The Monastic Fathers, Murdered at Sinai and Raipha

Commemorated on January 14

      The Monastic Fathers, Murdered at Sinai and Raipha, asceticised at the monasteries and caves of Mount Sinai, where previously the Ten Commandments had been given through Moses; near to it also was the Raipha monastic wilderness (on the shores of the Red Sea). They suffered under the Saracens and under nomadic brigands from among the Arab tribes. The first massacre occurred in about the year 312. It was recorded by Ammon, an Egyptian monk, who witnessed the murder of the 40 holy fathers in Sinai. During this time the Arabs also killed 39 fathers at Raipha. The second period of the massacres occurred nearly an hundred years later, and was likewise recorded by an eye-witness who himself in the process miraculously escaped the Monk Nilos the Faster (Comm. 12 November).
      The Sinai and Raipha ascetics lived a particularly strict lifestyle: they spent the whole week in their cells at prayer, on Saturday they gathered for the all-night vigil, and on Sunday they communed the Holy Mysteries. Their only food was dates and water. Many of the wilderness ascetics were glorified by wonderworking the elders Moses, Joseph and others. By name, remembered in the service to these monastic fathers are commemorated: Isaiah, Sava, Moses and his student Moses, Jeremiah, Paul, Adam, Sergios, Domnos, Proklos, Ipatios, Isaac, Makarios, Mark, Benjamin, Eusebios and Elias.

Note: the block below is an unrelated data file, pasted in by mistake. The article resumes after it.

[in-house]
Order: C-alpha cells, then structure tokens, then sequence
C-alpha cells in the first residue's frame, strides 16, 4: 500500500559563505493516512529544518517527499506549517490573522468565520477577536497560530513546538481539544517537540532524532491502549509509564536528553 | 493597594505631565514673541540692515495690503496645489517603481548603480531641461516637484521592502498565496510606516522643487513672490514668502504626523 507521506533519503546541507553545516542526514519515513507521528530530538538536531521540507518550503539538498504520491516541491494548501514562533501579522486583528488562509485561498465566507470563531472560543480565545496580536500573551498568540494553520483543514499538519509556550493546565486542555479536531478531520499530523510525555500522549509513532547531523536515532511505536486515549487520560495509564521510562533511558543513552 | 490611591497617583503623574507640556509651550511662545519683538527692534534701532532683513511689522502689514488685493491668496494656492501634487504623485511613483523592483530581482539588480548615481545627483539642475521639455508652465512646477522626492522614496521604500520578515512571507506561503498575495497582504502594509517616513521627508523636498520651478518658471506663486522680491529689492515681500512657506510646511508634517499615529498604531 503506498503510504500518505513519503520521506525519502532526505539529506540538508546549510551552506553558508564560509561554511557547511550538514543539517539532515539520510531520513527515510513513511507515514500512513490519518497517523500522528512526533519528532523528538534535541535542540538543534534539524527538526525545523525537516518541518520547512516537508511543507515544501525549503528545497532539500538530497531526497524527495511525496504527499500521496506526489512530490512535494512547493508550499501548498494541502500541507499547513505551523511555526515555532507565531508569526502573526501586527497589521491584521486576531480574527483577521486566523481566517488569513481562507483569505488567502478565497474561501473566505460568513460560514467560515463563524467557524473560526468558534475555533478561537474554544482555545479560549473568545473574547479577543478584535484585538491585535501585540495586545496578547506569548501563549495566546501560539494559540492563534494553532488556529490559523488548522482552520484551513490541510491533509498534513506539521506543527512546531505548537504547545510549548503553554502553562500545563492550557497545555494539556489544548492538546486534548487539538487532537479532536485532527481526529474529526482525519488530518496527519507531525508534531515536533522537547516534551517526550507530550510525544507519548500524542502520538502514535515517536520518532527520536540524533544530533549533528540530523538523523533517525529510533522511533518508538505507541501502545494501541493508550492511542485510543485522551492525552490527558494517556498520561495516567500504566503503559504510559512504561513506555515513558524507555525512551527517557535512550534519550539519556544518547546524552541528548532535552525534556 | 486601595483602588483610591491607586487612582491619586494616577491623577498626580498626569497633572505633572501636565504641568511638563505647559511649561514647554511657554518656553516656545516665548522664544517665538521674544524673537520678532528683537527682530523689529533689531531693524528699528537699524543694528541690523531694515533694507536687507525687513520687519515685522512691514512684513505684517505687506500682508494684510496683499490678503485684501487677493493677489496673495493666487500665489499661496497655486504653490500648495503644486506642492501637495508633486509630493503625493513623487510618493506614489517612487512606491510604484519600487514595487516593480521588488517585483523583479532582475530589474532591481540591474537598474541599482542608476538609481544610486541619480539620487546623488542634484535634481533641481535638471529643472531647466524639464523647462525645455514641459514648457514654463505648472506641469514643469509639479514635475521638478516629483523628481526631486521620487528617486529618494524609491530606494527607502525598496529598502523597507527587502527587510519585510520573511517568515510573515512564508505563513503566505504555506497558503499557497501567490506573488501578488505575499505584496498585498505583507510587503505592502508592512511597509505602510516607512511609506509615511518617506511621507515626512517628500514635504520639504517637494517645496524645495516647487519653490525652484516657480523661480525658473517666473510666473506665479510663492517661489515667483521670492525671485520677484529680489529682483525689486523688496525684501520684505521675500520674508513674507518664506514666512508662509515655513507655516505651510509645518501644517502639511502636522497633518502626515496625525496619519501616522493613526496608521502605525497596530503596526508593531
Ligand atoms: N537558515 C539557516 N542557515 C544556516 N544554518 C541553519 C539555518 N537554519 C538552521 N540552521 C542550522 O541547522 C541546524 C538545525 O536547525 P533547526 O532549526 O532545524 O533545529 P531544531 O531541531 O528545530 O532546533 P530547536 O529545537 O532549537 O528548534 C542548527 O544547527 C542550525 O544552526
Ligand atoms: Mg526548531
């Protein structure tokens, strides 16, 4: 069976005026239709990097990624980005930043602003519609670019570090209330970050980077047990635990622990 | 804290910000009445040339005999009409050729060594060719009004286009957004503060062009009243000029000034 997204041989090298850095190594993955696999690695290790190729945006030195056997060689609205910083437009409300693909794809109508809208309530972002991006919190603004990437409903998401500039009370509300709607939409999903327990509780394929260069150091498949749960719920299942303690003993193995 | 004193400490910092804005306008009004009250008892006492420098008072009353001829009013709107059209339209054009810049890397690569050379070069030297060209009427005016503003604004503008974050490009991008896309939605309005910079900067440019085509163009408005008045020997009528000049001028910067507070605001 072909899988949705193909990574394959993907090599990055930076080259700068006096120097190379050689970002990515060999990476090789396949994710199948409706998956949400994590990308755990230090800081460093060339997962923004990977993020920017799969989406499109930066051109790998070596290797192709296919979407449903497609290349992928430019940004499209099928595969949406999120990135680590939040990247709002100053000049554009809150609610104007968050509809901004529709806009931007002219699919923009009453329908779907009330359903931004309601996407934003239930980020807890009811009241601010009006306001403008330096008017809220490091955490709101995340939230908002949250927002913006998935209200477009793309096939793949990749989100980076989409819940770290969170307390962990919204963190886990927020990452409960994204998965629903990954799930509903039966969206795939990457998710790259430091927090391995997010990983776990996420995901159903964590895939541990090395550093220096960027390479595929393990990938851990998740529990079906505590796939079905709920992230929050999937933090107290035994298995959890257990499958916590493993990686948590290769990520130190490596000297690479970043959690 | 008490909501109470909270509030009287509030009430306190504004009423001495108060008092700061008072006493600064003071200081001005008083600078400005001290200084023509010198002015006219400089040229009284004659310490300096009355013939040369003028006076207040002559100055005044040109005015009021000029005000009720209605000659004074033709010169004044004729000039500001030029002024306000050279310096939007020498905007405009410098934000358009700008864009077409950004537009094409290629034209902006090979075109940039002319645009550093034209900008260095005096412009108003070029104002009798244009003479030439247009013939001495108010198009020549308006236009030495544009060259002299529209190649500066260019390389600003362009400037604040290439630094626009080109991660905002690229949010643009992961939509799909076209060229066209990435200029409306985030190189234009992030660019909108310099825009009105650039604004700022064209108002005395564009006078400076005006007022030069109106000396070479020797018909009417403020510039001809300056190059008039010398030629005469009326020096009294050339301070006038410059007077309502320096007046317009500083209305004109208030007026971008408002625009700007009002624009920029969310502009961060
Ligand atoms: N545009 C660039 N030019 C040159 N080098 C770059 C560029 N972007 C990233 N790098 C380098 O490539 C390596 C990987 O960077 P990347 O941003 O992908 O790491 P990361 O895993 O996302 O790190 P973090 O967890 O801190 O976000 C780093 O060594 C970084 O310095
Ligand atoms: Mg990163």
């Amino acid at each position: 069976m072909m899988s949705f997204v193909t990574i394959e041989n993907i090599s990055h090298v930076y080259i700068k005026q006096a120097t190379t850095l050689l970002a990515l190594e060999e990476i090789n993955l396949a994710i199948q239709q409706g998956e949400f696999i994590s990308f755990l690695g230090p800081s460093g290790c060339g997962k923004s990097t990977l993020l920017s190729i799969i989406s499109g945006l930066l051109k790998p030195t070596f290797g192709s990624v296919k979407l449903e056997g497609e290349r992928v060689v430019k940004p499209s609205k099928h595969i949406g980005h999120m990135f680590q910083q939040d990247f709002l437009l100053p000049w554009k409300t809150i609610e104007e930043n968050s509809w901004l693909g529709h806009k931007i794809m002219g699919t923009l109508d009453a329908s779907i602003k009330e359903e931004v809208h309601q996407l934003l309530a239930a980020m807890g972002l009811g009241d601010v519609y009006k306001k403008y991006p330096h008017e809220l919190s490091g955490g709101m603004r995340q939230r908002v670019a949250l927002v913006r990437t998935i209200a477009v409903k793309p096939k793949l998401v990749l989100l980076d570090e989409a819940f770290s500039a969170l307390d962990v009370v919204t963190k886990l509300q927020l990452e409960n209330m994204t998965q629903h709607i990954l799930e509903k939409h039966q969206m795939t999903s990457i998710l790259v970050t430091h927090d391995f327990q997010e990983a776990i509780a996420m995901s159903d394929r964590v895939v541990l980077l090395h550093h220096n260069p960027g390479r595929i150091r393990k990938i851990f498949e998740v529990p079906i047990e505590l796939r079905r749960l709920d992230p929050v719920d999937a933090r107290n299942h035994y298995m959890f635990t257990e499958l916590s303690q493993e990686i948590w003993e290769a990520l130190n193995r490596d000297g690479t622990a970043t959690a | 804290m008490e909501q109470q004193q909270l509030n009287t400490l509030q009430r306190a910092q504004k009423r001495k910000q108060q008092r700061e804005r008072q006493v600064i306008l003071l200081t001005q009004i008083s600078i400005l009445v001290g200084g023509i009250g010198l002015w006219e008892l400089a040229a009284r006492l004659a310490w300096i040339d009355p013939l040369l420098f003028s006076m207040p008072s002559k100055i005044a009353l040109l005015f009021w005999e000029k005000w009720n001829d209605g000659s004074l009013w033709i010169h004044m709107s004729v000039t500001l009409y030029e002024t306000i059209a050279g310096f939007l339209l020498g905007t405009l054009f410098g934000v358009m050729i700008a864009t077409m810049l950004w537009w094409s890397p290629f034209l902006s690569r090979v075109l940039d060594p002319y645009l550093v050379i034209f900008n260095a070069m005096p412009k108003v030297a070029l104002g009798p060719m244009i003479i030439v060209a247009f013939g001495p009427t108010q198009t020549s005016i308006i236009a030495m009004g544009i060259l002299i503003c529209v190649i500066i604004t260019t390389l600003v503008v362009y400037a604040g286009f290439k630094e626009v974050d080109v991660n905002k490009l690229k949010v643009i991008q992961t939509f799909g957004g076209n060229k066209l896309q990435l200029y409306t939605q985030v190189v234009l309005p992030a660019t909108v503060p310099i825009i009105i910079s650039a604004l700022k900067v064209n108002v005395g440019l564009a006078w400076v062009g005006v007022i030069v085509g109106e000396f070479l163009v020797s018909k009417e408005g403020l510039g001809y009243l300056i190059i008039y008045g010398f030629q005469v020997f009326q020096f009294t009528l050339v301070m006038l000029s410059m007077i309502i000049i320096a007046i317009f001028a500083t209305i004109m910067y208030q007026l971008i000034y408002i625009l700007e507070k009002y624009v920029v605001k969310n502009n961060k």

1996-2001 by translator Fr. S. Janos.

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